I hear that the 26th banker is to be jailed in Ir… er … Iceland.

  32. @PQ

    You have identified the single greatest issue that highlights why the EU and in particular the euro is a broken construct. Internal rent seeking within the euro by the strongest “partner” is at the core of the matter. No doubt rarely gets discussed at Eurogroup level based on Varoufakis feed back on what goes on at those meetings – none of what he said i note was contradicted by other participants and begs the question what is a “european policy maker” anyway when he/she is up against the might of the most powerful entity within the “union”. Of course any 1st year econ student could identify the problem of imbalances growing in europe and equally identify the cure…european policy makers too must have identified it….but when domestic governments are afraid to even mention it on their national stages what chance they will do it when confronted by Schuable and co?

    The attached brilliantly puts meat around the bones of the extract you have highlighted.

    http://www.levyinstitute.org/pubs/wp_767.pdf

  33. It feels like 2010 all over again.

    If we take the definition of “Austerity” from the article, then Ireland didn’t have it. The rececession and loss of employment was not caused by a fiscal consolidation. It just wasn’t.

    Then, when we look at the rest of the period, we can take average EA (Euro area) multipliers and expected responses to stimulus and contraction or we can look at the likely multipliers and responses of a small open economy like Ireland. I expect they’ll be different. Whatever about Portugal’s problems, Ireland’s were not caused by fiscal contraction and whatever damage was done to short term activity by not borrowing even more than we did borrow and are borrowing has to be weighed against the long term damage of the excess borrowing’s deadweight over time. And that’s a long discussion.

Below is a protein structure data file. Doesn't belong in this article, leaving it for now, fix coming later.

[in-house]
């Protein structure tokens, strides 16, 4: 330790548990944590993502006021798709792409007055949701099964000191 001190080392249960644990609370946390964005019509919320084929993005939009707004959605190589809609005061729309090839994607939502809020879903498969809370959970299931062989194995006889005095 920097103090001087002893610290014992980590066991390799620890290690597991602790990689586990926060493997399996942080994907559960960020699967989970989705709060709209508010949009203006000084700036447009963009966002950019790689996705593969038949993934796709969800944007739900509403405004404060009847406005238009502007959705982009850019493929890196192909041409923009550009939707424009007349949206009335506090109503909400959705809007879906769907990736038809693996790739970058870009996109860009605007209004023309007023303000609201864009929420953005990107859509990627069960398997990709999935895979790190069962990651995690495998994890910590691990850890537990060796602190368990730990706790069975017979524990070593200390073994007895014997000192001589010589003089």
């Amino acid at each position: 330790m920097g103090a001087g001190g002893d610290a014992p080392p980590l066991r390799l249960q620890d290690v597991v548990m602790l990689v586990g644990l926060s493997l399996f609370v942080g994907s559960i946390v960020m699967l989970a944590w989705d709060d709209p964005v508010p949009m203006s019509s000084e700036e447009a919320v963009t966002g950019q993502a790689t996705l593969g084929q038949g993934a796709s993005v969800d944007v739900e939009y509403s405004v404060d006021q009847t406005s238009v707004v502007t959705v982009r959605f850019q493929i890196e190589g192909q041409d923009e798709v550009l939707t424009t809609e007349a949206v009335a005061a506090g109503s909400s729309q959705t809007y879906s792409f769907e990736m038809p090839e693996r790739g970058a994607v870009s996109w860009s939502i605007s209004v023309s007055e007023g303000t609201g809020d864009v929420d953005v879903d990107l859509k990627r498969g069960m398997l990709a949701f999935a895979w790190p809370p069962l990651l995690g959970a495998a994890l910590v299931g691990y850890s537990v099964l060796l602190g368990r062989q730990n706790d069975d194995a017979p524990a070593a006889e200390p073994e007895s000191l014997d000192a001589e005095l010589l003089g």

But in any case, it looks like the FG govt has played its cards well. They have stayed as quiet as possible, played minor issues like the water charges up to the maximum, and have gotten through the recession without reforming anything. It’s been a political masterclass.

    In the run up to the next election they get to take credit for increased online activity being routed through Ireland without having to confront any of Ireland’s particular structural fiscal or spending problems. The public sector is back looking for their super salaries to be restored. The SW rates are still well above Euro averages. Taxes (or regulatory restrictions) on the staples of human life are still fantastically high while the sheltered occupations rock on. And even if we don’t talk about the web summit the evidence that startups get a hard time in Ireland is getting hard to ignore. Nothing has happened to reform health, education, transport, or anything, basically. The status quo ante has been essentially preserved despite its obvious rottenness.